WASHINGTON ― Senate Majority Leader Chuck Schumer, D-N.Y., said Tuesday he is directing lead Senate Democrats to draft bipartisan legislation investing in disruptive new technologies in order to challenge China.

Details are expected to emerge as they are proposed, but the bill would pump dollars into reshoring U.S. manufacture of semiconductors, which are at the center of a global shortage, as well as other manufacturing and supply chain vulnerabilities.

“I want this bill to address America’s short-term and long-term plans to protect the semiconductor supply chain, and to keep us number one in things like AI, 5G, quantum computing, biomedical research, [data] storage,” Schumer said Tuesday, adding that the goal is to introduce a bipartisan bill this spring.

“We need to get a bill like this to the president’s desk quickly to protect America’s long term economic and national security.”

The move comes as President Joe Biden is mulling how his administration will counter Beijing geopolitically and technologically, but also as China faces more opposition than ever in Washington due to its trade record, territorial disputes with neighbors, and accusations of technology theft and spying. Lawmakers on both sides of the aisle have identified China as the gravest national security threat to the United States.

Biden’s campaign platform called for a four-year investment of $300 billion in R&D for new technology such as 5G, artificial intelligence, advanced materials and electric cars.

At the Senate Armed Services Committee earlier in the day, experts sounded the alarm that the U.S. could fall behind in developing key technologies, while panel lawmakers voiced worries that the Pentagon isn’t investing correctly to counter Chinese dominance in the tech sphere.

SASC Chairman Jack Reed, D-R.I., pointed to China’s “aggressive attempts to undercut our current technological superiority,” adding: “We must also be concerned about the strength of our national research and innovation enterprise, including the workforce, the health of the manufacturing and industrial base, and the infrastructure that we need to support technology development.”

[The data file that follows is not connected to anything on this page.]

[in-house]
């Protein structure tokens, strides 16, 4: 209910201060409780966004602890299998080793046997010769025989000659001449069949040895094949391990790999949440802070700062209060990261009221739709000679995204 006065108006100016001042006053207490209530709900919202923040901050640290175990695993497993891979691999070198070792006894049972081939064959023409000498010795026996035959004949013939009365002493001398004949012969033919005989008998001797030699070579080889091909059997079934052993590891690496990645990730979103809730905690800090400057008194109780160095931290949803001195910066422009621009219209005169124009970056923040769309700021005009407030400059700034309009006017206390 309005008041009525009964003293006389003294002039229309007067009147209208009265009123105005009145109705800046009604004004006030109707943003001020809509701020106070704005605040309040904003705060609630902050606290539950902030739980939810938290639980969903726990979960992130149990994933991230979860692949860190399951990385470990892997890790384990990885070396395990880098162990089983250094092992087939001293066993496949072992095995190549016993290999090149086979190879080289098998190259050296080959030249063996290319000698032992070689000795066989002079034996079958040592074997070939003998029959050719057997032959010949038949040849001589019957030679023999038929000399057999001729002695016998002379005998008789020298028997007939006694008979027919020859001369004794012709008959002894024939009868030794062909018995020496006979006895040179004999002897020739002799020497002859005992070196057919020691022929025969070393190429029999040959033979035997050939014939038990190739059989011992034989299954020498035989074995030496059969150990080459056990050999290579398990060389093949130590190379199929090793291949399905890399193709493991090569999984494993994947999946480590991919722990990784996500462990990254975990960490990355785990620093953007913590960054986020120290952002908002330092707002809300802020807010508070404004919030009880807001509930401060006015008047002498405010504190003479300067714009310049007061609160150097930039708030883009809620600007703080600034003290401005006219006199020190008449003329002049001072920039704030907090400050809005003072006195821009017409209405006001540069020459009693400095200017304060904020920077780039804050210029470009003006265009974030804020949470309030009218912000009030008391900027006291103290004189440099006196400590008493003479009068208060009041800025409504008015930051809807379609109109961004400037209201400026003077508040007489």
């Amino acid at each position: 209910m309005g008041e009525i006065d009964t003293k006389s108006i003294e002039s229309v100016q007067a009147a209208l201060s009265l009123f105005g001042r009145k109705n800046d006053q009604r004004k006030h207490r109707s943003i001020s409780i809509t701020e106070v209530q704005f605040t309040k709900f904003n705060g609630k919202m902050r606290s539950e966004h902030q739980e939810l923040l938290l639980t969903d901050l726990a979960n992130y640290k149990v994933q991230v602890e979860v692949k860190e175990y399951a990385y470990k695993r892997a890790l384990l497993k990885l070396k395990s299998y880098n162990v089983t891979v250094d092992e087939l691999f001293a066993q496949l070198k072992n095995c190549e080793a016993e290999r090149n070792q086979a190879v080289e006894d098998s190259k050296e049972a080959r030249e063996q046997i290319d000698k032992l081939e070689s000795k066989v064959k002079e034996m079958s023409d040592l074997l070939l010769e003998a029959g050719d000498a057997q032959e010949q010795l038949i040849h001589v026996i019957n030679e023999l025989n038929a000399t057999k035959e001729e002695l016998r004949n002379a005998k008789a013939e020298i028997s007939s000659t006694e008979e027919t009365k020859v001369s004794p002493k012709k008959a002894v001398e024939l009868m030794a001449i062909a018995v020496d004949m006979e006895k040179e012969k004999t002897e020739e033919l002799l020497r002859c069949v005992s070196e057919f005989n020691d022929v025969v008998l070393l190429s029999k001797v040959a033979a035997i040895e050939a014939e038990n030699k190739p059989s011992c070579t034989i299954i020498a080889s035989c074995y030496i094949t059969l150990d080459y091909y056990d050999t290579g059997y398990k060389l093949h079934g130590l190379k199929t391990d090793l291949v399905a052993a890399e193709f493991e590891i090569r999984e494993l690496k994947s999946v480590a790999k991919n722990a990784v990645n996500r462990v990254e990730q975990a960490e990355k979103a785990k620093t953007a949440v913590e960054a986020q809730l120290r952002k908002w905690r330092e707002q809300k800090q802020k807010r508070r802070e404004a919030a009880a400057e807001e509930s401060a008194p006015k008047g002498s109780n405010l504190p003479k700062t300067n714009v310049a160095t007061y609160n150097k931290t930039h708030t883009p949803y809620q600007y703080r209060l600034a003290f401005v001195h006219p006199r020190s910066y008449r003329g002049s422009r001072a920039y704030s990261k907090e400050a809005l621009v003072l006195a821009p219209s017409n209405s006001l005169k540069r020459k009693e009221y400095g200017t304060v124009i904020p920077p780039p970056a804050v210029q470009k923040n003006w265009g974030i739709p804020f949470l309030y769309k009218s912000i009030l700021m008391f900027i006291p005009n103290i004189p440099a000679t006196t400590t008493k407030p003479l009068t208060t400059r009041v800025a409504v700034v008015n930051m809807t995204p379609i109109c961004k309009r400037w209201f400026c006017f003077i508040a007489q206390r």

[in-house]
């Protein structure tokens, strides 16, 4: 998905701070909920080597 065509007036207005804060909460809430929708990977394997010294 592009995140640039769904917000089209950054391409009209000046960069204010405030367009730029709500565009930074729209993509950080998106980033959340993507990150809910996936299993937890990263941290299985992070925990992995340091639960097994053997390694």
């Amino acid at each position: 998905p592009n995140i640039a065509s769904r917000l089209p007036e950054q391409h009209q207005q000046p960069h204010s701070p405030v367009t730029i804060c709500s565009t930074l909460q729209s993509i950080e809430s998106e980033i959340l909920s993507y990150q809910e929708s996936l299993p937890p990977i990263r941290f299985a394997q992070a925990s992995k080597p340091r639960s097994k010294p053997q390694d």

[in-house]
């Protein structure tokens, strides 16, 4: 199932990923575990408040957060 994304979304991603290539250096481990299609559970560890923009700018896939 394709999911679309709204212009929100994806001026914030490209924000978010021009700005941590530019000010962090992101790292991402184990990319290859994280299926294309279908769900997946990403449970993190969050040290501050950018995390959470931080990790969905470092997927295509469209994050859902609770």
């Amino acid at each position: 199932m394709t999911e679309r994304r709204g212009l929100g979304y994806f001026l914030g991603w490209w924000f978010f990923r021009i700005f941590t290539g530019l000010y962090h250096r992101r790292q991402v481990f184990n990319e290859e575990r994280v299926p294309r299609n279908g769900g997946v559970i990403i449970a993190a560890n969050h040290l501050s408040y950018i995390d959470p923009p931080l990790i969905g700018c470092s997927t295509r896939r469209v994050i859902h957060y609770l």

Schumer, with Sen. Todd Young, R-Ind., sponsored a bill last year meant to invest $100 billion into research for select emerging technologies called the Endless Frontier Act. That bill, the basis for this current effort, would have created a technology directorate in the National Science Foundation, with “DARPA-like authorities” to oversee research and make contract awards.

One theme in the new bill, Schumer said, will be to strengthen U.S. partnerships and alliances, including those with NATO, Southeast Asian countries and India.

Legislators are also looking at providing emergency funding to implement the bipartisan semiconductor programs included in last year’s defense policy bill, per a Senate Democratic aide.

On Tuesday, Schumer called semiconductors “a dangerous weak spot in our economy,” citing reports of automakers are being forced to adjust production schedules due to the scarcity of microchips.

“You’ve seen that auto plants throughout America are closed because they can’t get the chips cannot rely on foreign processors,” Schumer said. “We can’t let China get ahead of us in chip production.”

Joe Gould was the senior Pentagon reporter for Defense News, covering the intersection of national security policy, politics and the defense industry. He had previously served as Congress reporter.

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